A Geopark is an area recognized by UNESCO to have exceptional geological heritage. This simply means that the area has a natural landscape that is good for education, has a significant scientific value, is particularly rare or it is simply beautiful to look at.
Geoparks aren’t just about geology though, they also take in locations with interesting archaeology, wildlife and habitats, history, folklore and culture, all of which are intricately linked with the underlying geology. What makes a Geopark different from designations such as World Heritage sites is that they have a commitment to benefit the local economy. This is done by bringing tourists into the region, creating jobs and increasing the need for new businesses, all of which help create an awareness and understanding of such a wonderful natural resource.
Why is it called Stonehammer?
Our region was one of the first places in Canada to be explored by geologists. In 1857 a group of young men in Saint John formed the “Steinhammer Club” to explore the geology near their home. Even earlier, in 1838, another city resident Dr. Abraham Gesner began work as the first Provincial Geologist in the British Empire. Gesner opened one of the first public museums in Canada. Steinhammer Club members used Dr. Gesner’s reports as a guide to their work and later founded the Natural History Society of New Brunswick. Geologists have been visiting the park we call Stonehammer ever since and continue to make new discoveries.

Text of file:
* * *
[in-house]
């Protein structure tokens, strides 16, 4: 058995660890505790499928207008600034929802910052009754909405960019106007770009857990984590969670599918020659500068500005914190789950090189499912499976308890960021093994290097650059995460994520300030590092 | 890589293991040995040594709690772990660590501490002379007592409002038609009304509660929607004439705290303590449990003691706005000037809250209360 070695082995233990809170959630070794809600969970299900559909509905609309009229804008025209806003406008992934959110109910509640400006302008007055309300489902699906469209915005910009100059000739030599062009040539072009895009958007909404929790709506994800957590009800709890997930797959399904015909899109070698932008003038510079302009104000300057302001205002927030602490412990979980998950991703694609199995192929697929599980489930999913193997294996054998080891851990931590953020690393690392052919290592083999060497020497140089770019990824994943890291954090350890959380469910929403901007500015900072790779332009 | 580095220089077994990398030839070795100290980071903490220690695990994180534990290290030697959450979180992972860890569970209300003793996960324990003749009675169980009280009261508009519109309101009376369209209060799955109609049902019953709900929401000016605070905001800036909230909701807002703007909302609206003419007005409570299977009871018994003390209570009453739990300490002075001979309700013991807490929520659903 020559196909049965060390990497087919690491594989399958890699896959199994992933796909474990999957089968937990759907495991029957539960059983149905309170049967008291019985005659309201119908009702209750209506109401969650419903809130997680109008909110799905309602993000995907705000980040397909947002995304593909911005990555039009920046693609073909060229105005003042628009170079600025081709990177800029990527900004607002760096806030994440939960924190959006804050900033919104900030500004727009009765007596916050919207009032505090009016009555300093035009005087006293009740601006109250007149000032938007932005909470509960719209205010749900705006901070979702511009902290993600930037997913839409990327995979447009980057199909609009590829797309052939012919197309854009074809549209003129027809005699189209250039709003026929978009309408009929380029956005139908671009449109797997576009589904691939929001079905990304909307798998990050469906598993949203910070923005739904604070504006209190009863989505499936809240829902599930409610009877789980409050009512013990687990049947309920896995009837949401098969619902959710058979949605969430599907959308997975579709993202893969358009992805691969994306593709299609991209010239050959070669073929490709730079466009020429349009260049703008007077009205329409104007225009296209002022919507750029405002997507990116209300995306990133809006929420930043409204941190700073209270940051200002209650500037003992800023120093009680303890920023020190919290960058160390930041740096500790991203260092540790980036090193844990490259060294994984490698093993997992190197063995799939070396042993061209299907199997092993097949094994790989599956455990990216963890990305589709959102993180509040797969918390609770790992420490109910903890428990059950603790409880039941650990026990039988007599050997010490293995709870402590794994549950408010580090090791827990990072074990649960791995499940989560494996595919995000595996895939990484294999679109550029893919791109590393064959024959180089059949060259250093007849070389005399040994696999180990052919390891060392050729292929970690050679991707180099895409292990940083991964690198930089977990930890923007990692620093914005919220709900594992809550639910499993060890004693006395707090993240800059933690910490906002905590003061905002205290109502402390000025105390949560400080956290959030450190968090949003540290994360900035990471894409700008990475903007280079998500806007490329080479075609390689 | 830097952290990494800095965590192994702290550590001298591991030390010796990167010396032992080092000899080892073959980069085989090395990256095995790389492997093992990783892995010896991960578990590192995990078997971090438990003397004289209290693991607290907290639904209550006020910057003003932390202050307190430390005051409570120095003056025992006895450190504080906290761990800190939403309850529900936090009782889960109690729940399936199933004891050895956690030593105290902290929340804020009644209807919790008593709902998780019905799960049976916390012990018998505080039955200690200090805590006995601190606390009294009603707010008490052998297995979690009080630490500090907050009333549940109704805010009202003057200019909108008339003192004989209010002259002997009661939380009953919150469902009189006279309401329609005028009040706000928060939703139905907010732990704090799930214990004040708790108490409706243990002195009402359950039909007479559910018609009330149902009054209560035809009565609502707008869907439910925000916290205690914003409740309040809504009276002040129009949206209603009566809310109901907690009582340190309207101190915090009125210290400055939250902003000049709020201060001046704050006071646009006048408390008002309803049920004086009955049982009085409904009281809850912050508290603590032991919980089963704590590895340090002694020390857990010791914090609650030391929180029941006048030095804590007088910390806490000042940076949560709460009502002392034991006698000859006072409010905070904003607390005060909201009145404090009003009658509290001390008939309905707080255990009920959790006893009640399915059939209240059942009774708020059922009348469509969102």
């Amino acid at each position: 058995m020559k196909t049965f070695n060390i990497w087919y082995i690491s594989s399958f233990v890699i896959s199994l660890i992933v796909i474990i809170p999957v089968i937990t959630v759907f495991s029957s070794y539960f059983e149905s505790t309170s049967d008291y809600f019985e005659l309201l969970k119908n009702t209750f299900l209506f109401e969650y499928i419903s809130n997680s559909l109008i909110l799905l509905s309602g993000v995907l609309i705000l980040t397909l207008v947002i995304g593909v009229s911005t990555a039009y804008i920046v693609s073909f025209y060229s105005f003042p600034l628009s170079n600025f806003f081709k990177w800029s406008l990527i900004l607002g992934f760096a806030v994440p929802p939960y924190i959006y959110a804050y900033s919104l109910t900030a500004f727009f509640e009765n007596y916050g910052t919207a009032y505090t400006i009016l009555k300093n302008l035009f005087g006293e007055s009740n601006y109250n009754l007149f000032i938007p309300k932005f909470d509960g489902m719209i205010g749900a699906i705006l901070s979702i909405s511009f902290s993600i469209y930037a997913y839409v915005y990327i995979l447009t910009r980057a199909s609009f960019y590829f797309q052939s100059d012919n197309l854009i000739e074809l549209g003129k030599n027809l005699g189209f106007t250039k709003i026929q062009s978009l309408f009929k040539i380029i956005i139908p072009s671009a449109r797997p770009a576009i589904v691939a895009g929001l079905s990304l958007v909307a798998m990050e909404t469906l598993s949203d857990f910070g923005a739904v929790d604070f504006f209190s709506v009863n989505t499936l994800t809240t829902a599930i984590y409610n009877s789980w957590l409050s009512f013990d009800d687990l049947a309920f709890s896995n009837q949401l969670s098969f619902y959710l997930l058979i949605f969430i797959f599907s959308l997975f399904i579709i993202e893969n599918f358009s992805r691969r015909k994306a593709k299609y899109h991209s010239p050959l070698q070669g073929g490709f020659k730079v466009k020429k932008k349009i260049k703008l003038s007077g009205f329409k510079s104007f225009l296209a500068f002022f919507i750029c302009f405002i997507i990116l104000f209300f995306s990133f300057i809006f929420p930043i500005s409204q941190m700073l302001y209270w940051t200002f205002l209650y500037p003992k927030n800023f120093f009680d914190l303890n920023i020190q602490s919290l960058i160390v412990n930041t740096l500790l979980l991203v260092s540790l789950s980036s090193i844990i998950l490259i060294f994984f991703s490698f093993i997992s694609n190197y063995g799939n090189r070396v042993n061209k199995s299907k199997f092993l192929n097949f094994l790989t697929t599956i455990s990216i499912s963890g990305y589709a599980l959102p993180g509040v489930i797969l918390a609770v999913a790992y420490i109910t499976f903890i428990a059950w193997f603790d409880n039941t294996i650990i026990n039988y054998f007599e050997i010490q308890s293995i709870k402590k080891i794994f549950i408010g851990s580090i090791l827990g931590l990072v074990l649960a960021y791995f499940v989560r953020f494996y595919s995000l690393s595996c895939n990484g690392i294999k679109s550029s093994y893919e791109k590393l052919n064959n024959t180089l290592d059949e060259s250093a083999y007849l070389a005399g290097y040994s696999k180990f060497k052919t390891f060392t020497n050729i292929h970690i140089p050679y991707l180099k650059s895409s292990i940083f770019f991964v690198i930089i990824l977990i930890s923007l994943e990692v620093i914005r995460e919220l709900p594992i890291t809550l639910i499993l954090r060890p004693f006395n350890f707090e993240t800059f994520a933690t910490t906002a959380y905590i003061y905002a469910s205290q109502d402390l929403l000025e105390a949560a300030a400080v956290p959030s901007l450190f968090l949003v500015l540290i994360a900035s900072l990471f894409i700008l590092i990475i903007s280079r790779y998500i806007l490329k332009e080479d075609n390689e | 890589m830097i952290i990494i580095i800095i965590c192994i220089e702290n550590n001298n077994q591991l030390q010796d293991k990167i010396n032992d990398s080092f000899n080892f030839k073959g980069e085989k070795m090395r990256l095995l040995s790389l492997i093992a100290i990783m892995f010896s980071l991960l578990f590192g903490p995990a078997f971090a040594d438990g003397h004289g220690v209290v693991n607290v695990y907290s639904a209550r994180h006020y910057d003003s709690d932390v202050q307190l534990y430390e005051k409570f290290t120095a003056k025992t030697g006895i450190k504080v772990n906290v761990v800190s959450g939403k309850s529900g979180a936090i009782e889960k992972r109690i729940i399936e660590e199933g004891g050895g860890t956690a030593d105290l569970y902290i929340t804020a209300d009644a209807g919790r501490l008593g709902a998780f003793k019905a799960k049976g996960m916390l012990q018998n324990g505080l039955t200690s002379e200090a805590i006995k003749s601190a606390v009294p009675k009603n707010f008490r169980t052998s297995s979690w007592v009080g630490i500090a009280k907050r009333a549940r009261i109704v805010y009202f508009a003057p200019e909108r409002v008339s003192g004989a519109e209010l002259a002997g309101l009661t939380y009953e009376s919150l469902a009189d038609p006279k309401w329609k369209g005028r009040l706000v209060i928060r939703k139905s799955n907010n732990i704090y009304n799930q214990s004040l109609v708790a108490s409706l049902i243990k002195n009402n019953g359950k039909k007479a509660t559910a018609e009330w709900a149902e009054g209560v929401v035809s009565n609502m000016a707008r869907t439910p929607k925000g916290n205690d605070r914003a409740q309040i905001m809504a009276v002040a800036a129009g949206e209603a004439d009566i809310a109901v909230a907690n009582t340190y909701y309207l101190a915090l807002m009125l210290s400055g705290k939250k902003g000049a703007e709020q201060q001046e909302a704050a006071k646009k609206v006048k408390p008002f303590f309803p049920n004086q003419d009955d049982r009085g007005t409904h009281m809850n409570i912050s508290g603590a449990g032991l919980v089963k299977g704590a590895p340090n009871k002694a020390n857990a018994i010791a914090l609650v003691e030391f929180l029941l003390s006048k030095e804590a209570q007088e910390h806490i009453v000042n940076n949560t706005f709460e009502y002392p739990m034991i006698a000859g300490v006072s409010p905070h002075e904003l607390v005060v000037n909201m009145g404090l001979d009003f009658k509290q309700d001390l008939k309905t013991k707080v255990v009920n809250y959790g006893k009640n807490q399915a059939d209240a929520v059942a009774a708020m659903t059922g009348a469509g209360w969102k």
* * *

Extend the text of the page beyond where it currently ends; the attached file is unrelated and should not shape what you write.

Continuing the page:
The Stonehammer logo recognizes some of the many geological features of the park and the connection between people and geology. The central symbol is the trilobite in honour of one of our best-known fossils. Trilobites are extinct crab-like animals that lived on the ocean bottom starting in the Cambrian Period, about 530 million years ago. Steinhammer Club members George Matthew and Fred Hartt, and their colleague Loring Bailey found the first Cambrian age trilobites in Canada in the park in 1863. In the 1880s George’s young son Will Matthew found one of the world’s largest trilobites in the rocks of Saint John.
Stonehammer is about geology, but it is also about people, society and culture. Our lives are shaped by geology. Where we settle, the landscape, the crops we grow, natural hazards, water resources, climate, what we mine, and the energy we use are all linked to geology.
Since the days of Gesner and the Steinhammer Club, the rock hammer (or stone hammer) is still the basic tool of a geologist.